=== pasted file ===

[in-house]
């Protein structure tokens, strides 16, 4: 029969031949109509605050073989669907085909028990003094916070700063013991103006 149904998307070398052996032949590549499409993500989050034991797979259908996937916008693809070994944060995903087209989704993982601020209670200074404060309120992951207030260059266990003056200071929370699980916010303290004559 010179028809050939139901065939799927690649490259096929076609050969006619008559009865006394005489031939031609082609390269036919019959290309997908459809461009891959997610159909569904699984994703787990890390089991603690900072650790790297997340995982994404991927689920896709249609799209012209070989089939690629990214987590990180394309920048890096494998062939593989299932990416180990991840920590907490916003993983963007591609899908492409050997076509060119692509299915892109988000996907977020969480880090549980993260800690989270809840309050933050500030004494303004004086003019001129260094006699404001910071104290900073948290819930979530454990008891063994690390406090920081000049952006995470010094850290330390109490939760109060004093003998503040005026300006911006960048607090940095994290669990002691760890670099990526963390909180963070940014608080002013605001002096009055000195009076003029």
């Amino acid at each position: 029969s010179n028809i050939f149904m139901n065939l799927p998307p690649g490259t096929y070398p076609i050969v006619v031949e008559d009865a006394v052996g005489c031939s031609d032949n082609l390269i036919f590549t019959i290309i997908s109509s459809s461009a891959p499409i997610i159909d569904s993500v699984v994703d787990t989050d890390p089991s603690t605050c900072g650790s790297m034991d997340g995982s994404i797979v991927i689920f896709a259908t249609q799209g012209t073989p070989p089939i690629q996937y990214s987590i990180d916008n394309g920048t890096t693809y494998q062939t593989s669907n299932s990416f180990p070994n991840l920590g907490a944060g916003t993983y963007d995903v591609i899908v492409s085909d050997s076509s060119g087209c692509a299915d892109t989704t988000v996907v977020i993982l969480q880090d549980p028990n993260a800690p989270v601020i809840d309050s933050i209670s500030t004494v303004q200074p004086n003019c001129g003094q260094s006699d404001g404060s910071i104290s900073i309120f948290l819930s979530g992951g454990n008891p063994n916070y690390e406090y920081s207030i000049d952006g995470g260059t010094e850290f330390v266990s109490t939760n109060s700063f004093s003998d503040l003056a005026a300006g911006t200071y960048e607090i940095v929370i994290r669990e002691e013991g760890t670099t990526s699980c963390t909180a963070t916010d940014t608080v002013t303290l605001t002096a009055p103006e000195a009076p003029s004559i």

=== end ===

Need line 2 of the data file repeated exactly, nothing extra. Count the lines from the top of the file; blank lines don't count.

């Protein structure tokens, strides 16, 4: 029969031949109509605050073989669907085909028990003094916070700063013991103006 149904998307070398052996032949590549499409993500989050034991797979259908996937916008693809070994944060995903087209989704993982601020209670200074404060309120992951207030260059266990003056200071929370699980916010303290004559 010179028809050939139901065939799927690649490259096929076609050969006619008559009865006394005489031939031609082609390269036919019959290309997908459809461009891959997610159909569904699984994703787990890390089991603690900072650790790297997340995982994404991927689920896709249609799209012209070989089939690629990214987590990180394309920048890096494998062939593989299932990416180990991840920590907490916003993983963007591609899908492409050997076509060119692509299915892109988000996907977020969480880090549980993260800690989270809840309050933050500030004494303004004086003019001129260094006699404001910071104290900073948290819930979530454990008891063994690390406090920081000049952006995470010094850290330390109490939760109060004093003998503040005026300006911006960048607090940095994290669990002691760890670099990526963390909180963070940014608080002013605001002096009055000195009076003029």